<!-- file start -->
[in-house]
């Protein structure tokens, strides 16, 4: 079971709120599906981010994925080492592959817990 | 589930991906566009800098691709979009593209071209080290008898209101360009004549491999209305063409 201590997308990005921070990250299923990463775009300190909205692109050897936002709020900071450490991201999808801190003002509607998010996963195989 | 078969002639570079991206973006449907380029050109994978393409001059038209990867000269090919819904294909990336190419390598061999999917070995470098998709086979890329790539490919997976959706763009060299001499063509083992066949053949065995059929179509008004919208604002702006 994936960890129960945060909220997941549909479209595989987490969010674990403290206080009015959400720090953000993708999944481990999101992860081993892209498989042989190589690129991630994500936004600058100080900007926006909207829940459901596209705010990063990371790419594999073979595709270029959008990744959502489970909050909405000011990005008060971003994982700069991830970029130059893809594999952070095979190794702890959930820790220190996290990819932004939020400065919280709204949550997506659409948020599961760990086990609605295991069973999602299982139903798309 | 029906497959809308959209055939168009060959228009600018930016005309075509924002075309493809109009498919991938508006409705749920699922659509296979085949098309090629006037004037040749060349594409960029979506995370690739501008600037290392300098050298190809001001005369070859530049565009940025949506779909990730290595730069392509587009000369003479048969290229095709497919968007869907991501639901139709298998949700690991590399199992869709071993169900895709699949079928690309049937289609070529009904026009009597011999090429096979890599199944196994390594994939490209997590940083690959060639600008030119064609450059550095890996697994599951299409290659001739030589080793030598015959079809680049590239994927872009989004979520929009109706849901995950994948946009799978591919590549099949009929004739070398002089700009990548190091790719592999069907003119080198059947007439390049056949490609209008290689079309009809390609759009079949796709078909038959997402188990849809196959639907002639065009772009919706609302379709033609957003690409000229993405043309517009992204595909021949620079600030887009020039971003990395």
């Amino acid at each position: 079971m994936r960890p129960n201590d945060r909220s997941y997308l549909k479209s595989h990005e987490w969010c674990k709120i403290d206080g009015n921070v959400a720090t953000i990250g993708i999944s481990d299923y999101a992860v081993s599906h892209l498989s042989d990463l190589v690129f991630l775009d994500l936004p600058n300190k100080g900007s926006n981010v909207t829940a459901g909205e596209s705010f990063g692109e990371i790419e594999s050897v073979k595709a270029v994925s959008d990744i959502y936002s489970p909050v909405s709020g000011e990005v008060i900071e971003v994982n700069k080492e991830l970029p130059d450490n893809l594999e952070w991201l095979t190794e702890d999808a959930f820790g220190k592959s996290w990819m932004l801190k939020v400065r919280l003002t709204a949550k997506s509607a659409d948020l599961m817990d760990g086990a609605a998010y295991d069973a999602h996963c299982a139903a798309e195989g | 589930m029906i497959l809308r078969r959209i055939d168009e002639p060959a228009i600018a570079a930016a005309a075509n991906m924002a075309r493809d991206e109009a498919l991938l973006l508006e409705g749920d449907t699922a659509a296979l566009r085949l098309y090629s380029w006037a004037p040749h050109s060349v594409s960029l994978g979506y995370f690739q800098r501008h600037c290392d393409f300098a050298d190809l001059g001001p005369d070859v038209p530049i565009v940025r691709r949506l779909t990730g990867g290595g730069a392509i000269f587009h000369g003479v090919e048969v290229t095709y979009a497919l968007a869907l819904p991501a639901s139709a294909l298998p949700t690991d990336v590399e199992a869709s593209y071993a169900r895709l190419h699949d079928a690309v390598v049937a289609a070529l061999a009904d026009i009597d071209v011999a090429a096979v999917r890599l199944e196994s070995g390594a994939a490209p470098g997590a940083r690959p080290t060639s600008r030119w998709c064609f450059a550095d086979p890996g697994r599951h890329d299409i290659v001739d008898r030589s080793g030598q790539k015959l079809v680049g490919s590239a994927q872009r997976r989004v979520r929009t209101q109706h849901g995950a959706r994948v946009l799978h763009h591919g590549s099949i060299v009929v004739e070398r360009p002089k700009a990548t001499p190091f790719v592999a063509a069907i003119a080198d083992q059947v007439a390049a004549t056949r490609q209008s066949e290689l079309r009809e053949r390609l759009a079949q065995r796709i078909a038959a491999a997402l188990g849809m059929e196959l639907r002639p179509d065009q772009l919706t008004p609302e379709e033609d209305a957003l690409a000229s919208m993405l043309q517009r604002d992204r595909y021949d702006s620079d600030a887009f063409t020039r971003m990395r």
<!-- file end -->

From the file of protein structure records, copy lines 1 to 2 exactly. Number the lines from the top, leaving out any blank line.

[in-house]
């Protein structure tokens, strides 16, 4: 079971709120599906981010994925080492592959817990 | 589930991906566009800098691709979009593209071209080290008898209101360009004549491999209305063409 201590997308990005921070990250299923990463775009300190909205692109050897936002709020900071450490991201999808801190003002509607998010996963195989 | 078969002639570079991206973006449907380029050109994978393409001059038209990867000269090919819904294909990336190419390598061999999917070995470098998709086979890329790539490919997976959706763009060299001499063509083992066949053949065995059929179509008004919208604002702006 994936960890129960945060909220997941549909479209595989987490969010674990403290206080009015959400720090953000993708999944481990999101992860081993892209498989042989190589690129991630994500936004600058100080900007926006909207829940459901596209705010990063990371790419594999073979595709270029959008990744959502489970909050909405000011990005008060971003994982700069991830970029130059893809594999952070095979190794702890959930820790220190996290990819932004939020400065919280709204949550997506659409948020599961760990086990609605295991069973999602299982139903798309 | 029906497959809308959209055939168009060959228009600018930016005309075509924002075309493809109009498919991938508006409705749920699922659509296979085949098309090629006037004037040749060349594409960029979506995370690739501008600037290392300098050298190809001001005369070859530049565009940025949506779909990730290595730069392509587009000369003479048969290229095709497919968007869907991501639901139709298998949700690991590399199992869709071993169900895709699949079928690309049937289609070529009904026009009597011999090429096979890599199944196994390594994939490209997590940083690959060639600008030119064609450059550095890996697994599951299409290659001739030589080793030598015959079809680049590239994927872009989004979520929009109706849901995950994948946009799978591919590549099949009929004739070398002089700009990548190091790719592999069907003119080198059947007439390049056949490609209008290689079309009809390609759009079949796709078909038959997402188990849809196959639907002639065009772009919706609302379709033609957003690409000229993405043309517009992204595909021949620079600030887009020039971003990395």